Tuckers celebrate 70 years in the jewelry business

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‘Taylor County really supports their independent stores...and busines

By Josh Claywell



It was 1948 and Main Street was booming.

Cleaver Young and his wife, Martha, were looking to open a jewelry store downtown after moving to Campbellsville from Kansas City, Missouri – but there was no space available at the time.

Then they caught a break. A restaurant was going out of business and a local realtor called them asking if they’d like to buy the space. The couple jumped at the chance, opening what was known then as Young’s Jewelry Store.

The Youngs sold all of the equipment from the restaurant to open the store. Young, however, died in a car crash in 1955 – leaving the future of the store in doubt.

That’s when Morris Tucker, who owned a jewelry store in Greensburg, stepped in and helped Martha keep her store going. The two eventually fell in love, married in 1957, renamed the shop to Tucker Diamonds & Gold, and then had a son – Doug – in 1958. Doug is the current owner, running the shop with his wife Kathleen.

The rest, as the old saying goes, is history, and the store is celebrating its 70th anniversary this month.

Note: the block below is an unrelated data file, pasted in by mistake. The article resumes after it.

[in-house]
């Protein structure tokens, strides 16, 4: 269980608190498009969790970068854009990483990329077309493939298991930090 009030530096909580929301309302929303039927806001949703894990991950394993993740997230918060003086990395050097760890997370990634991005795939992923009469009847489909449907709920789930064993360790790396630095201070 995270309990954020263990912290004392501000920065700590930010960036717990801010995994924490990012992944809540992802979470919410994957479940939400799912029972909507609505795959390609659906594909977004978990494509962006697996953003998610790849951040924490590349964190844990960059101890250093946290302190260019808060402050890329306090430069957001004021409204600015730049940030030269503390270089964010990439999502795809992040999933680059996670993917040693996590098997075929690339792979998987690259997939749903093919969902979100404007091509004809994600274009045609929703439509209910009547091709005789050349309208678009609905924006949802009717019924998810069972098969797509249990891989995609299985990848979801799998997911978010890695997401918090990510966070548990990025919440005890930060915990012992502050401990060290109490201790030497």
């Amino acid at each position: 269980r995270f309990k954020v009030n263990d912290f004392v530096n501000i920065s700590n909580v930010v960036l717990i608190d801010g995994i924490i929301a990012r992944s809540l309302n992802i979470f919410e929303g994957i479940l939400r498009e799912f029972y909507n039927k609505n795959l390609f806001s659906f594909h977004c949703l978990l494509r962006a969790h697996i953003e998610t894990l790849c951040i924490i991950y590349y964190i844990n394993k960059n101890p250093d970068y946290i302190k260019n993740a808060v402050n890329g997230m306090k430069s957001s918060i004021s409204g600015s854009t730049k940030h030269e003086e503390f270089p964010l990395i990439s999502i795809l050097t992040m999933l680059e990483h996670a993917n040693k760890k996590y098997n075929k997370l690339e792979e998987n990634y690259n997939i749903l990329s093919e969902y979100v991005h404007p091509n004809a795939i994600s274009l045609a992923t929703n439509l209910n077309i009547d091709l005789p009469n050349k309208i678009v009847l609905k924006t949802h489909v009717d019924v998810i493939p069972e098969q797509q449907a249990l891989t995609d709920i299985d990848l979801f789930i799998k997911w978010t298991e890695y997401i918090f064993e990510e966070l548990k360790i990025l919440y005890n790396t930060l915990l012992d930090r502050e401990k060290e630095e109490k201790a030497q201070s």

“… We were doing things way, way before other jewelers were doing things,” Doug said Monday afternoon. “In the early 60s as a kid, my dad was doing custom design work. I give a lot of credit to him because I learned probably 95 percent of what I know from my father.”

Morris was the second jeweler in the state to earn a diamond degree from the Gemological Institute of America, and Martha had a business degree from Nazareth College, which is now Spalding University, in Louisville.

“When they started out, it was watches, costume jewelry, some precious metals and diamond jewelry,” Kathleen said. “His mom told me once, ‘We started with one diamond ring. When we sold it, I ordered two. When we sold those, I ordered three.’ That’s how they built it up.”

And it’s been successful ever since.

Doug graduated from Eastern Kentucky University in 1981 and became a bench jeweler, which is an artisan who uses a combination of jewelry-making skills to make and repair jewelry.

Doug’s specialty is making custom jewelry and repairs.

“We’ve had some people come in and say, ‘I’ve taken this everywhere and nobody can do anything about it.’ I tell them to let me look at it and see what I can do,” he said.

One such person was Dakota Meyer, a United States Marine Corps veteran who was awarded the Medal of Honor in 2009. The Columbia native was in need of someone to repair the medal because it was broken – but no jeweler he went to would even attempt to fix it.

Doug wasn’t one to shy away from a challenge, and he figured he could at least take a look at the medal and see what he could do.

“He said he had taken it many places to be repaired and nobody would do it. I said, ‘I’m pretty sure I can do it,’” Doug said. “He said it finally broke because it had so much wear and tear on it. It finally just snapped in two. That was probably one of my greatest pleasures, repairing a Medal of Honor.”